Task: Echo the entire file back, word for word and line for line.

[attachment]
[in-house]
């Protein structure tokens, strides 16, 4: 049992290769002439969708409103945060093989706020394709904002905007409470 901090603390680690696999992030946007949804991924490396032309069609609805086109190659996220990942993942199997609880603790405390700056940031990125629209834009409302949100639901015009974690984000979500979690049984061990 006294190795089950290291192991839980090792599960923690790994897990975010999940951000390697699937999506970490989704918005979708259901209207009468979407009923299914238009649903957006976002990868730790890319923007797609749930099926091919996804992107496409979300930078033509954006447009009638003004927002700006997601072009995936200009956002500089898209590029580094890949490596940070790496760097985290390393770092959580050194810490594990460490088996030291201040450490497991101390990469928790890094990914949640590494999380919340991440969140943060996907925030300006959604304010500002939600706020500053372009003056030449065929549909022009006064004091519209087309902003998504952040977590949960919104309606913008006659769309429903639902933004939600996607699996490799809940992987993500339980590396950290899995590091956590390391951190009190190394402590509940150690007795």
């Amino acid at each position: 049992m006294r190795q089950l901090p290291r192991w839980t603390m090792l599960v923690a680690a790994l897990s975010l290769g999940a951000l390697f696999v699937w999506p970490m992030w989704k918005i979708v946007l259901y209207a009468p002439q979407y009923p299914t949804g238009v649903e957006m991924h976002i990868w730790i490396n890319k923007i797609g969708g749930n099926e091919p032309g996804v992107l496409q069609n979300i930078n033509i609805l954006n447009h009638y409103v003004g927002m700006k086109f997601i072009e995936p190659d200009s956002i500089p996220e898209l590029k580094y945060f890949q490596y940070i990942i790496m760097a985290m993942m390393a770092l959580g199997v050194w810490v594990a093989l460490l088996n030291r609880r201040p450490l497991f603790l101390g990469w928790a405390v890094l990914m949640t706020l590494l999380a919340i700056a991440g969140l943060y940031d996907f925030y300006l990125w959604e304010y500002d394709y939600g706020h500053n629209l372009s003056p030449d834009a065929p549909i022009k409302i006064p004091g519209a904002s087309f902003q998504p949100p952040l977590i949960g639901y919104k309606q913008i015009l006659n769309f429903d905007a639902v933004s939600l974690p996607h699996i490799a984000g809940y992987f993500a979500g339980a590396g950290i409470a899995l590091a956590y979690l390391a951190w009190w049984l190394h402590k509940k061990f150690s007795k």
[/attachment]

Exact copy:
[in-house]
């Protein structure tokens, strides 16, 4: 049992290769002439969708409103945060093989706020394709904002905007409470 901090603390680690696999992030946007949804991924490396032309069609609805086109190659996220990942993942199997609880603790405390700056940031990125629209834009409302949100639901015009974690984000979500979690049984061990 006294190795089950290291192991839980090792599960923690790994897990975010999940951000390697699937999506970490989704918005979708259901209207009468979407009923299914238009649903957006976002990868730790890319923007797609749930099926091919996804992107496409979300930078033509954006447009009638003004927002700006997601072009995936200009956002500089898209590029580094890949490596940070790496760097985290390393770092959580050194810490594990460490088996030291201040450490497991101390990469928790890094990914949640590494999380919340991440969140943060996907925030300006959604304010500002939600706020500053372009003056030449065929549909022009006064004091519209087309902003998504952040977590949960919104309606913008006659769309429903639902933004939600996607699996490799809940992987993500339980590396950290899995590091956590390391951190009190190394402590509940150690007795």
């Amino acid at each position: 049992m006294r190795q089950l901090p290291r192991w839980t603390m090792l599960v923690a680690a790994l897990s975010l290769g999940a951000l390697f696999v699937w999506p970490m992030w989704k918005i979708v946007l259901y209207a009468p002439q979407y009923p299914t949804g238009v649903e957006m991924h976002i990868w730790i490396n890319k923007i797609g969708g749930n099926e091919p032309g996804v992107l496409q069609n979300i930078n033509i609805l954006n447009h009638y409103v003004g927002m700006k086109f997601i072009e995936p190659d200009s956002i500089p996220e898209l590029k580094y945060f890949q490596y940070i990942i790496m760097a985290m993942m390393a770092l959580g199997v050194w810490v594990a093989l460490l088996n030291r609880r201040p450490l497991f603790l101390g990469w928790a405390v890094l990914m949640t706020l590494l999380a919340i700056a991440g969140l943060y940031d996907f925030y300006l990125w959604e304010y500002d394709y939600g706020h500053n629209l372009s003056p030449d834009a065929p549909i022009k409302i006064p004091g519209a904002s087309f902003q998504p949100p952040l977590i949960g639901y919104k309606q913008i015009l006659n769309f429903d905007a639902v933004s939600l974690p996607h699996i490799a984000g809940y992987f993500a979500g339980a590396g950290i409470a899995l590091a956590y979690l390391a951190w009190w049984l190394h402590k509940k061990f150690s007795k």